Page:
Smart questions
Smart answers
Smart people
Join Eng-Tips Forums
INTELLIGENT WORK FORUMS
FOR ENGINEERING PROFESSIONALS

Member Login




Remember Me
Forgot Password?
Join Us!

Come Join Us!

Are you an
Engineering professional?
Join Eng-Tips now!
  • Talk With Other Members
  • Be Notified Of Responses
    To Your Posts
  • Keyword Search
  • One-Click Access To Your
    Favorite Forums
  • Automated Signatures
    On Your Posts
  • Best Of All, It's Free!

Join Eng-Tips
*Eng-Tips's functionality depends on members receiving e-mail. By joining you are opting in to receive e-mail.

Posting Guidelines

Promoting, selling, recruiting, coursework and thesis posting is forbidden.
Jobs from Indeed

Link To This Forum!

Partner Button
Add Stickiness To Your Site By Linking To This Professionally Managed Technical Forum.
Just copy and paste the
code below into your site.

choi1167 (Electrical) (OP)
18 Dec 05 14:58
Given a 2MVA 480V (delta)/12470V (wye-grounded) generator step-up transformer that will be interconnected to the utility. How to determine the size (rating & quantity) of PT's & CT's in the primary for 27, 59, 81O/U and 67N protective relaying? Is there any literature for this? Also, what is the best method of grounding (primary transformer neutral)for this set-up?
mpparent (Electrical)
18 Dec 05 15:36
Book:  J.L. Blackburn, "Protective Relaying Principles and Applications"


Mike
Helpful Member!  davidbeach (Electrical)
18 Dec 05 16:51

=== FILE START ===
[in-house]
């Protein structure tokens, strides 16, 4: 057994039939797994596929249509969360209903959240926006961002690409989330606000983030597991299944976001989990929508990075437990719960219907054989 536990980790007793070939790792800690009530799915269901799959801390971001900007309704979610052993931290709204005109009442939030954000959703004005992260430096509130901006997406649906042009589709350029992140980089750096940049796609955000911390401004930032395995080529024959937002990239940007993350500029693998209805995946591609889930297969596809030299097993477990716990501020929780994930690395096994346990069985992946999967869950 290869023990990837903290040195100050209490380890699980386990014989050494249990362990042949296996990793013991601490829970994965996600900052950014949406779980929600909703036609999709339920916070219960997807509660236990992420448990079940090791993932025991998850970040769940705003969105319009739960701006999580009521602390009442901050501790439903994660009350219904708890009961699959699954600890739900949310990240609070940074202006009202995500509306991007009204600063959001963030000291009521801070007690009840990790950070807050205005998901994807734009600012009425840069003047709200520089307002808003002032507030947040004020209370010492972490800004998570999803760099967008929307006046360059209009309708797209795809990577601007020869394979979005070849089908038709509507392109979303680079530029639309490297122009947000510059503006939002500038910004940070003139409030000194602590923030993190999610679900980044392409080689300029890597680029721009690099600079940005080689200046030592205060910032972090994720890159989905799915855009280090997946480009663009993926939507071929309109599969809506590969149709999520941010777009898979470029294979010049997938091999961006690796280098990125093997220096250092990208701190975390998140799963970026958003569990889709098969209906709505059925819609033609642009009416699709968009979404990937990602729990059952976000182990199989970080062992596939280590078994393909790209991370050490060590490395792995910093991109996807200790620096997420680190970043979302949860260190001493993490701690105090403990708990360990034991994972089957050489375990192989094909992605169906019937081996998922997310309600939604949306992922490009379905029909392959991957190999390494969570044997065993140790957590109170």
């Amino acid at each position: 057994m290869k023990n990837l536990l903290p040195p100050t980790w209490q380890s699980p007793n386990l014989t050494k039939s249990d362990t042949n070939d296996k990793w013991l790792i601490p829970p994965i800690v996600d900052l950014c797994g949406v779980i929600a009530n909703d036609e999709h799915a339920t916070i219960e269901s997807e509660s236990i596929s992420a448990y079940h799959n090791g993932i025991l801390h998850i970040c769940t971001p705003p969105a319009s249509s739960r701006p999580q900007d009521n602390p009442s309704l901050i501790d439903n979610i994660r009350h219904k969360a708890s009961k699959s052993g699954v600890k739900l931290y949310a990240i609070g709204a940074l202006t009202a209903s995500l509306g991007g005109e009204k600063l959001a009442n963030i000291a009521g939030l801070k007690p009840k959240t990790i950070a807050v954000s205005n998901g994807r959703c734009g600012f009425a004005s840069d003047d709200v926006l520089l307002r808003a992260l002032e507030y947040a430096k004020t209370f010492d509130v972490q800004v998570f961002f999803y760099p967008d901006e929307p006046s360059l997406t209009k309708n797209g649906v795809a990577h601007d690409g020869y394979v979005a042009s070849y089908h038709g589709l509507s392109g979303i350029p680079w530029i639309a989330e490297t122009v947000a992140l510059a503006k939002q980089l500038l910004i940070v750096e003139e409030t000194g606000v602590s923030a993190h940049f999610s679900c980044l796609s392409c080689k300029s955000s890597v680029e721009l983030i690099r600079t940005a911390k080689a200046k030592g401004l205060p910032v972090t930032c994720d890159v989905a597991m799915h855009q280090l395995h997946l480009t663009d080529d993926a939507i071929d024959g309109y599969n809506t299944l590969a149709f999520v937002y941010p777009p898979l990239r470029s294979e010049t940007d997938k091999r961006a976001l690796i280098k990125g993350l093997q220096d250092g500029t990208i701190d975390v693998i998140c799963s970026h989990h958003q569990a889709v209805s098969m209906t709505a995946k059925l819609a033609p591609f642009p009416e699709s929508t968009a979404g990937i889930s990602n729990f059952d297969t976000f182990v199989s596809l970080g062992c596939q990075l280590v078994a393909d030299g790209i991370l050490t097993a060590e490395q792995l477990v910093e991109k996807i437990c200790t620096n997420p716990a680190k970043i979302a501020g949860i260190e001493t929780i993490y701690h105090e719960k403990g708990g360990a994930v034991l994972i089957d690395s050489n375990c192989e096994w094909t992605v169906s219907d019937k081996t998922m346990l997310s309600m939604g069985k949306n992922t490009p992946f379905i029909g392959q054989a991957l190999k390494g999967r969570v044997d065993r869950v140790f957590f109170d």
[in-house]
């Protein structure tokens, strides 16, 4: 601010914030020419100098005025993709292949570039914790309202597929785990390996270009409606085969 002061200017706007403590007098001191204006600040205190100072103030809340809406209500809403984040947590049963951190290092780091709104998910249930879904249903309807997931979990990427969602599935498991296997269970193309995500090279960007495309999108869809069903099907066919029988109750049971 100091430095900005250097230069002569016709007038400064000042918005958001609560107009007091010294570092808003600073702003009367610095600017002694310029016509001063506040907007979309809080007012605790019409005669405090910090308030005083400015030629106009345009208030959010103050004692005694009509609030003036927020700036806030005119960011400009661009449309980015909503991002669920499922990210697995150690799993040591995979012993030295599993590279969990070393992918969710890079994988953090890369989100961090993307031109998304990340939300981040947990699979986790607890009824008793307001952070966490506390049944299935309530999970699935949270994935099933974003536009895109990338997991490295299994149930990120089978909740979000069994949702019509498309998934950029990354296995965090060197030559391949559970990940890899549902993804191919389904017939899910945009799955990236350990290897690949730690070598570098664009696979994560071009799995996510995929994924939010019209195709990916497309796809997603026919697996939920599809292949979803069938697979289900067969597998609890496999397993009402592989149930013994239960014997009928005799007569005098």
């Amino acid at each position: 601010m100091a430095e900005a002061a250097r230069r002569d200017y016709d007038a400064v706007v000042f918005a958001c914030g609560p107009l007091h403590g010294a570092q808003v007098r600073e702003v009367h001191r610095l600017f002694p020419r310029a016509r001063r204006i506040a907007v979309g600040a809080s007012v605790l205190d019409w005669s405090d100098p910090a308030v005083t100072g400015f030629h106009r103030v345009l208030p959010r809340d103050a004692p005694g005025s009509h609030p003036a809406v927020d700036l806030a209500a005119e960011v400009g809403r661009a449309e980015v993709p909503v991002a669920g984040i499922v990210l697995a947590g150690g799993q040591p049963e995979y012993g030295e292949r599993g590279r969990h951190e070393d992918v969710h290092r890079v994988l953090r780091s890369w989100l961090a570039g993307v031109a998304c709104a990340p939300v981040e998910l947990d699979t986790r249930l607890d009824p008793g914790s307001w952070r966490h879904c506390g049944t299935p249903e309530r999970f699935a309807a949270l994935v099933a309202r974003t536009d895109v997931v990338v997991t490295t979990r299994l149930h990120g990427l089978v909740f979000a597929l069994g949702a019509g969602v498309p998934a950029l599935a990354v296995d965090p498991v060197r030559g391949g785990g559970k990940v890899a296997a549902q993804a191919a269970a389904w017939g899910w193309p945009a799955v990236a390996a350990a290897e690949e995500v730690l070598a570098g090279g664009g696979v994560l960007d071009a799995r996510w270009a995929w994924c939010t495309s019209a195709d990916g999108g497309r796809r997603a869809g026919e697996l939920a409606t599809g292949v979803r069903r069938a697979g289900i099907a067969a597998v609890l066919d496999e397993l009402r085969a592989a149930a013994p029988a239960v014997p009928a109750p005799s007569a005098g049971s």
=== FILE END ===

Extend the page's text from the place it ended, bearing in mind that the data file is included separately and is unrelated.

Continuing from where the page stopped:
Blackburn is a good start.

After that you need to determine if you are in the 5A secondary part of the world or in the 1A secondary part of the world.  480V and 12470V make it sound like you are in the 5A secondary part of the world.  2400:5 CTs on the 480V side would be about right, the C rating will depend on the burden and fault X/R.  The high side would probably do with 100:5 CTs, and again the C rating will depend on the burden and X/R.  You could see a very high X/R on the generator side; you will be well served by getting the best CTs you can for the generator side.

PTs - you could select PTs for 120V phase-to-neutral on the secondary or for 120V phase-to-phase on the secondary (or any other voltage you want, but those are the two most common).  In theory, some relays will directly accept the 480V, but that is not a good idea.  Applying the generator output 277V phase-to-neutral to a relay capable of 300V settings allows a maximum overvoltage setting of only 108.3% of nominal.